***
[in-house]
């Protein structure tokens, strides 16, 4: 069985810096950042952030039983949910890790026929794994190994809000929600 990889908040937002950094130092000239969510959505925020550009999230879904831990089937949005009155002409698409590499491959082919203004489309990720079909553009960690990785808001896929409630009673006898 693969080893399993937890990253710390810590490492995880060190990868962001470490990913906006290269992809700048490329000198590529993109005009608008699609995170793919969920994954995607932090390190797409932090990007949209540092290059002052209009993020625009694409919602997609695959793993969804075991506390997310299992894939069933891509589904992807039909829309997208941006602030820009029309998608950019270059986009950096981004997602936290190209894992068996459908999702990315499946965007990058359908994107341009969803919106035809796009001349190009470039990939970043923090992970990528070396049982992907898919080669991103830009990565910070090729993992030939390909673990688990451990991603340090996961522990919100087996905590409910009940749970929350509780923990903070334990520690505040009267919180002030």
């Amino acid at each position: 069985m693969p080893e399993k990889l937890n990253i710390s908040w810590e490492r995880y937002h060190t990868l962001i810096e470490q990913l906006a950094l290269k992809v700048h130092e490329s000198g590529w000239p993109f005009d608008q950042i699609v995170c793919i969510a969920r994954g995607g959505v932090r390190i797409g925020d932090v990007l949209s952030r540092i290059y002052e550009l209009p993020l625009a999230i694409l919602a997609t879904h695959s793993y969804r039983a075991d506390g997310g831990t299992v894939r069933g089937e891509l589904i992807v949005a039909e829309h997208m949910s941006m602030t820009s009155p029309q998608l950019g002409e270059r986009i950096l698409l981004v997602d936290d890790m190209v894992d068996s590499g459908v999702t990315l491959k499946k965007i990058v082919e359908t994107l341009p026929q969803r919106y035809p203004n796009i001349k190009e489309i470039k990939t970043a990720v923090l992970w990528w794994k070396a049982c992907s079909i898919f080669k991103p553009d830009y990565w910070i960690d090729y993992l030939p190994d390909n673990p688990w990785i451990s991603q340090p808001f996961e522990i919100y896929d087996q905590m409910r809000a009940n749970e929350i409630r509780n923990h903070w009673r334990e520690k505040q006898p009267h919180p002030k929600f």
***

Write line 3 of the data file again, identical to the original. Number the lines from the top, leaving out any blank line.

């Amino acid at each position: 069985m693969p080893e399993k990889l937890n990253i710390s908040w810590e490492r995880y937002h060190t990868l962001i810096e470490q990913l906006a950094l290269k992809v700048h130092e490329s000198g590529w000239p993109f005009d608008q950042i699609v995170c793919i969510a969920r994954g995607g959505v932090r390190i797409g925020d932090v990007l949209s952030r540092i290059y002052e550009l209009p993020l625009a999230i694409l919602a997609t879904h695959s793993y969804r039983a075991d506390g997310g831990t299992v894939r069933g089937e891509l589904i992807v949005a039909e829309h997208m949910s941006m602030t820009s009155p029309q998608l950019g002409e270059r986009i950096l698409l981004v997602d936290d890790m190209v894992d068996s590499g459908v999702t990315l491959k499946k965007i990058v082919e359908t994107l341009p026929q969803r919106y035809p203004n796009i001349k190009e489309i470039k990939t970043a990720v923090l992970w990528w794994k070396a049982c992907s079909i898919f080669k991103p553009d830009y990565w910070i960690d090729y993992l030939p190994d390909n673990p688990w990785i451990s991603q340090p808001f996961e522990i919100y896929d087996q905590m409910r809000a009940n749970e929350i409630r509780n923990h903070w009673r334990e520690k505040q006898p009267h919180p002030k929600f």